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It is claimed that Icelanders are, in origin, the ‘least Nordic’ of the Scandinavian people, with research showing a strong Celtic/Gaelic element in their genes. Genetic study has revealed male settlers were from Nordic origin, while women settlers were of Gaelic origin. Recent years has seen an increase in immigration in Iceland and Polish people make up the minority group by some considerable margin with over 8,000 Poles now living in Iceland.

Under Erik the Red’s leadership Icelanders founded the first Norse settlement in North America’s Greenland in the year 985. From the 1870s emigration from the United States and Canada has begun. As of 2006, Canada had over 88,000 people of Icelandic descent, while there are more than 40,000 Americans with Icelandic descent according to 2000 Census. 


Iceland’s maritime climate is sub polar oceanic and is noted for its variety and changeability. Iceland’s geographical position is directly in the path of the Gulf Stream. This North Atlantic Current provides generally higher annual temperatures than in other places with similar latitudes in the world. Winters can be wet and mild, particularly in the southwest around Reykjavik. Snowfall is more common in the north than the south. The central highlands are the coldest part of the country. The more eastern and northern parts of the country, often in the rain shadow of the central mountains and icecaps tend to benefit from more sunshine. Akureyi in the north is the warmest part of the country with Eglisstaoir, in the east, the driest. An arctic wind can see temperatures plummet quickly and fogs are common in the east. Daylight hours vary enormously between summer and winter due to Iceland’s position close to the Arctic Circle. The aurora borealis or Northern Lights can be seen brilliantly during the winter months of December and January when there is as little as three to four hours of daylight. Reykjavik, the capital city and home to two thirds of the population of Iceland has an average January low temperature figure of 35.4ᵒF (1.9degrees C) and an average July high of 55.9 degrees F (13.3 degrees C)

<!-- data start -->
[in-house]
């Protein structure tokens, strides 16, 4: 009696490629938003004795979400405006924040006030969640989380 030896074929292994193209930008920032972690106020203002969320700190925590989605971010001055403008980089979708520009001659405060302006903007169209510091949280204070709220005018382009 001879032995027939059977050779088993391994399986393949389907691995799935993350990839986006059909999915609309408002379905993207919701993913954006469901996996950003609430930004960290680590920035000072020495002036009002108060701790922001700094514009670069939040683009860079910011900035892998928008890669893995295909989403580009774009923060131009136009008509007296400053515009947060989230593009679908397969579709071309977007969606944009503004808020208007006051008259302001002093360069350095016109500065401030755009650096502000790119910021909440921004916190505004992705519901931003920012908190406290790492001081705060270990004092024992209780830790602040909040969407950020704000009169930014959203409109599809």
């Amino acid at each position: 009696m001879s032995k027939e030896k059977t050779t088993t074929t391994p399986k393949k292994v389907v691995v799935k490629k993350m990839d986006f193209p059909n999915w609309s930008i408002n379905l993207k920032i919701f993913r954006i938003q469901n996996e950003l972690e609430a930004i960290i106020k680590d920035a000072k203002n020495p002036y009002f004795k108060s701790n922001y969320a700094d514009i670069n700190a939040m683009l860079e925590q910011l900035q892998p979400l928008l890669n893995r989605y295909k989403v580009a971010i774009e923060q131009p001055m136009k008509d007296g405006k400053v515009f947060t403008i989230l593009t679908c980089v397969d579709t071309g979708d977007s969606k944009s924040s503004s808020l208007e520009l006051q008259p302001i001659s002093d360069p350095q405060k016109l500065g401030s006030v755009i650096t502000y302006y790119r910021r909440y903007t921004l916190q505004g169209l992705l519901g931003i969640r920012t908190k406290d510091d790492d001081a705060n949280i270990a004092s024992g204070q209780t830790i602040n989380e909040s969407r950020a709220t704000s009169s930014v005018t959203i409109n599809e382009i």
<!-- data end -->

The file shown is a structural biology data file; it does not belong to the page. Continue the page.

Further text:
In 2007, Iceland was ranked the seventh most productive country in the world per capita (US $54,858) and the fifth most productive by GDP at purchasing power parity ($40,112). About 85% of of total primary energy supply in Iceland is produced by domestically produced renewable energy sources. Abundant hydroelectric and geothermal power utilisation has led Iceland into becoming the world’s largest producer per capita. The 2014 Global Green Economy Index ranks Iceland as the 10th Greenest country in the world. Historically, Iceland’s economy relied on fishing which still provides 40% of export earnings and employs 7% of the workforce.



Full Name: Iceland Republic

Population: 329,100

Capital: Reykjavik

Area: 103,000 sq km (40,000 sq miles)

Density Population: 3.29/km sq (Least densely populated country in Europe)

Life Expectancy: 79.98 (males) 83.54 (women) as of 2014

Currency: Icelandic króna (ISK)

GDP (PPP): Total - $14.488

Major Language: Icelandic

Major Religion: Evangelical Lutheron State Christian Church

International Dialing Code: +354

Timezone: GMT